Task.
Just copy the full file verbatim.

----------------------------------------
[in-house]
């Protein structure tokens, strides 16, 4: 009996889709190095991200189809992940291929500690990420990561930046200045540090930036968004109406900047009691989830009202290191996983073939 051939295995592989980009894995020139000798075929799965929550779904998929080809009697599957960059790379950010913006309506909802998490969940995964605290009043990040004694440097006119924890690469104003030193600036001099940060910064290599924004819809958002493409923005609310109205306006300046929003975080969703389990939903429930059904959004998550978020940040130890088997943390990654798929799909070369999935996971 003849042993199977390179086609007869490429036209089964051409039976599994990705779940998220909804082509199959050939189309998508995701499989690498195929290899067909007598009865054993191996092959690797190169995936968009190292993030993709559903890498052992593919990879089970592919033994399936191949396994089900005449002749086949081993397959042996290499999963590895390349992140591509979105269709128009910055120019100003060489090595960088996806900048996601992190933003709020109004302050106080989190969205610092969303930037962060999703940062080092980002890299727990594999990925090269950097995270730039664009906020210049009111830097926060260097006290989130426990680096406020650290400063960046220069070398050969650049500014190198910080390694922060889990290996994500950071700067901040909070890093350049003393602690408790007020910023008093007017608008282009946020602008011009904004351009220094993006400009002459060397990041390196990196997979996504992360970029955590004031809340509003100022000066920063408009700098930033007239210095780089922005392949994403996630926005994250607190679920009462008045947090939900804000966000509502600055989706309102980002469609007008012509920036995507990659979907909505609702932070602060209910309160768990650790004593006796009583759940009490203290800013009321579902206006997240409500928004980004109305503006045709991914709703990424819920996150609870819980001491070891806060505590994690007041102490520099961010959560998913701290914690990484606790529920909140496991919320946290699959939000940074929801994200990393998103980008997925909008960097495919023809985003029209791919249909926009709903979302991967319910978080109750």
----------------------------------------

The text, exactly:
[in-house]
């Protein structure tokens, strides 16, 4: 009996889709190095991200189809992940291929500690990420990561930046200045540090930036968004109406900047009691989830009202290191996983073939 051939295995592989980009894995020139000798075929799965929550779904998929080809009697599957960059790379950010913006309506909802998490969940995964605290009043990040004694440097006119924890690469104003030193600036001099940060910064290599924004819809958002493409923005609310109205306006300046929003975080969703389990939903429930059904959004998550978020940040130890088997943390990654798929799909070369999935996971 003849042993199977390179086609007869490429036209089964051409039976599994990705779940998220909804082509199959050939189309998508995701499989690498195929290899067909007598009865054993191996092959690797190169995936968009190292993030993709559903890498052992593919990879089970592919033994399936191949396994089900005449002749086949081993397959042996290499999963590895390349992140591509979105269709128009910055120019100003060489090595960088996806900048996601992190933003709020109004302050106080989190969205610092969303930037962060999703940062080092980002890299727990594999990925090269950097995270730039664009906020210049009111830097926060260097006290989130426990680096406020650290400063960046220069070398050969650049500014190198910080390694922060889990290996994500950071700067901040909070890093350049003393602690408790007020910023008093007017608008282009946020602008011009904004351009220094993006400009002459060397990041390196990196997979996504992360970029955590004031809340509003100022000066920063408009700098930033007239210095780089922005392949994403996630926005994250607190679920009462008045947090939900804000966000509502600055989706309102980002469609007008012509920036995507990659979907909505609702932070602060209910309160768990650790004593006796009583759940009490203290800013009321579902206006997240409500928004980004109305503006045709991914709703990424819920996150609870819980001491070891806060505590994690007041102490520099961010959560998913701290914690990484606790529920909140496991919320946290699959939000940074929801994200990393998103980008997925909008960097495919023809985003029209791919249909926009709903979302991967319910978080109750």